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The Colts will hold their initial rookie mini-camp under first-year Head Coach Jim Caldwell beginning Friday. As has been the case in recent seasons, the session is mainly about acclimating and educating rookies on the Colts' system and philosophies.


Colts to Hold First Mini-camp Under Caldwell Beginning Friday

INDIANAPOLIS – The approach this weekend won't much change.

Yet, for Jim Caldwell, the time will be anything but routine.

The Colts, a postseason team each of the past seven seasons, on Friday will begin their annual three-day rookie mini-camp at the Indiana Farm Bureau Football Center. As has been the case in recent seasons, the emphasis will be on acclimation, education and preparation.

Still, for Caldwell it will be not only his first mini-camp since succeeding Tony Dungy as head coach after seven years as an assistant, but also his first time running practices as an NFL head coach.

And yes, he said, that makes it special.

"I'm excited about it – that's for sure," Caldwell said recently.

Caldwell, the Colts' Associate Head Coach this past season, said beyond the excitement there is a clear task this weekend – and that's to get the eight players selected in last weekend's 2009 NFL Draft and the undrafted rookie free agents signed afterward familiar with the Colts' way of doing things.

The Colts moved toward the educational, informative rookie minicamp approach several years ago.

Colts President Bill Polian said it's an approach that has worked, and one that allows Colts coaches and personnel officials to see newly-acquired players in a new perspective.

"You get a chance to see them all up close and personal from the standpoint of the whole group," Polian said. "You're judging them prior to the weekend against their peers at the collegiate level. Now, you get to see them all together in a group."

The rookies will participate in classroom work, as well as three practices, Caldwell said.

"We'll go out on the field and practice once each day and get them acclimated to what they're going to have to do from a schematic standpoint both offensively and defensively and also introduce them to the kicking game as well," Caldwell said.

Polian has said in the past there is comparatively little evaluation done during the three-day rookie camp, with the emphasis on providing information to the rookies to help them be ready when they return for summer-school and offseason conditioning.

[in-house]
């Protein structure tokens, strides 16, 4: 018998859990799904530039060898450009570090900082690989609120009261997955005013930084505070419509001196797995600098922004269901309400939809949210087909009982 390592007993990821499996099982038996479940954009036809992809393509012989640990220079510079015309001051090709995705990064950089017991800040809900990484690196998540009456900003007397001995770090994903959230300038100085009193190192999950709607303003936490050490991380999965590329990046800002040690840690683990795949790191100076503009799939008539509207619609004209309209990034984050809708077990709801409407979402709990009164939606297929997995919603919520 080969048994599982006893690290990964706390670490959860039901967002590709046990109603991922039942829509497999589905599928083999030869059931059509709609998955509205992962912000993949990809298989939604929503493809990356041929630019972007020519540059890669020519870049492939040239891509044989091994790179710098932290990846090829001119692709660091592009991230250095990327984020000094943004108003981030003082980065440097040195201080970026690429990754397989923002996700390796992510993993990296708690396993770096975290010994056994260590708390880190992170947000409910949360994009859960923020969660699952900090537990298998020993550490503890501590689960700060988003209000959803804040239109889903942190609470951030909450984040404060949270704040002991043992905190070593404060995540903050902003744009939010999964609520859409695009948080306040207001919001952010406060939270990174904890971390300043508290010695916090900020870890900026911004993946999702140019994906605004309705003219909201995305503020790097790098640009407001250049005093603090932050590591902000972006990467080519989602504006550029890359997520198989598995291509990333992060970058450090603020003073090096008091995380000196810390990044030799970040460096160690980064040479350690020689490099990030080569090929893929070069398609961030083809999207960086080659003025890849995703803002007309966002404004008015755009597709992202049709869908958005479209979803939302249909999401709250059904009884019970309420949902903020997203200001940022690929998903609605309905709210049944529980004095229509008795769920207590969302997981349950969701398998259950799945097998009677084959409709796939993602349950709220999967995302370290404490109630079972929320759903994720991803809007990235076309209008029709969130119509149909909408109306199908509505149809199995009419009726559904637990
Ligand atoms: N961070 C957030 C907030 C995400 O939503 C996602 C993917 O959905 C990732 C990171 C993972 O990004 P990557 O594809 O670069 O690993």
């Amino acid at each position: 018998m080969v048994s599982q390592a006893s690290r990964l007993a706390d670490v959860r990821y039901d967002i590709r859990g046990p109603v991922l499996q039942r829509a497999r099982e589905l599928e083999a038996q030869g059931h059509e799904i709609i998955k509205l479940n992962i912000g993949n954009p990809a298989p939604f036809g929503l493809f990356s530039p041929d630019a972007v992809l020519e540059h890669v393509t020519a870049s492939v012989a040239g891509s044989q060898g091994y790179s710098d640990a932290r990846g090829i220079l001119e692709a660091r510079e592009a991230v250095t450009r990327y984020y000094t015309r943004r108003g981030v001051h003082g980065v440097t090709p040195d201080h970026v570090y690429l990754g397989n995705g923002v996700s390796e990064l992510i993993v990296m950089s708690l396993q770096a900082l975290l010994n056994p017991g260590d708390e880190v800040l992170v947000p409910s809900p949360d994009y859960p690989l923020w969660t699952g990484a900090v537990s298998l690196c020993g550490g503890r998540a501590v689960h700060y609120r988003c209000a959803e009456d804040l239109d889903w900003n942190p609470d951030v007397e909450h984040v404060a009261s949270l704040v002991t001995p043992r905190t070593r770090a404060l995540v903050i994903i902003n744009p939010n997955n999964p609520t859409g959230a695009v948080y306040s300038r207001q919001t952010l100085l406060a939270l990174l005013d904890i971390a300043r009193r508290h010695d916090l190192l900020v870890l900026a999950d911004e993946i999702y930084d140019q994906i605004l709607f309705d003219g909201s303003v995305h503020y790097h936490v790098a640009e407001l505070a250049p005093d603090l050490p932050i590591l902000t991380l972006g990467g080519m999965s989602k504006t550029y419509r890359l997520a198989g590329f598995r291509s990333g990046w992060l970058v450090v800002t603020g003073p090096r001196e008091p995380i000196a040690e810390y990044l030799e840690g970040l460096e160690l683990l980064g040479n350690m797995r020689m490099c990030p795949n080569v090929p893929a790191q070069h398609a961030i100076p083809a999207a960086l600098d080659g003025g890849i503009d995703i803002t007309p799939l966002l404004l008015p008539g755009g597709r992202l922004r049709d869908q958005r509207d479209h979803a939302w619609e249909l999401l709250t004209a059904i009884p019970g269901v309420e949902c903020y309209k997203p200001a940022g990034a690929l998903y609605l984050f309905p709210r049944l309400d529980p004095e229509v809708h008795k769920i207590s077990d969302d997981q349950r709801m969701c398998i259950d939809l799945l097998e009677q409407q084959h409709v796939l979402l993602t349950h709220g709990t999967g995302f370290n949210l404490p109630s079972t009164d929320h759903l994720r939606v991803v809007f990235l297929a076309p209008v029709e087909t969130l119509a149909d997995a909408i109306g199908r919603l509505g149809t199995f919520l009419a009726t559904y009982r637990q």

Still, he also said there are times coaches and personal officials can get a feel for a player.

He often has told the story of the 2006 rookie camp, when a sixth-round draft selection showed quickly that he not only likely would contribute, but do so quickly on a big-time level.

That player was safety Antoine Bethea, who made the Pro Bowl the following season.

"Some, like Antoine Bethea, just jump out at you," Polian said. "You say, 'Wow, that guy's going to make it. No question about it.' One of these seems to happen every rookie camp."

But Polian said just as imant is realizing that not every player adapts as quickly as Bethea, and that just because he doesn't is no guarantee he won't be an NFL success.

"There are other guys who struggle and you go all the way through OTAs and they struggle and then the light goes on in training camp when you start to hit and the guy turns out to be a good player," Polian said. "(Third-year safety) Melvin Bullitt is one of those. . . .

"Sometimes, you're surprised. Other times you have a feel, particularly for a collegiate free agent, that, 'Yeah, that guy can for sure make it.' It varies from year to year."

Polian said the hope following this past weekend's NFL Draft is "if we've done a good job in selecting, we will improve our team in some cases in large measure and in other cases in not quite as large a measure, but nevertheless improve it.

"What you're striving for is that 53-man team that can go out there and compete every week no matter the vagaries of injury and illness, etc.," Polian said.

And while there won't be much evaluation in the coming days, Polian and Caldwell said it marks the start of the process, if only in a small way.

"It's just a question of getting to look them in the eye, shaking their hand and getting to know them as Colts and not just another face that's interviewing them," Polian said.

"You bring them in not necessarily for a competition at that time, but for gathering of information," Caldwell said. "We try to instruct them and teach them the way we do things, how we want things done not only just in terms of a classroom setting, but on the field as well."

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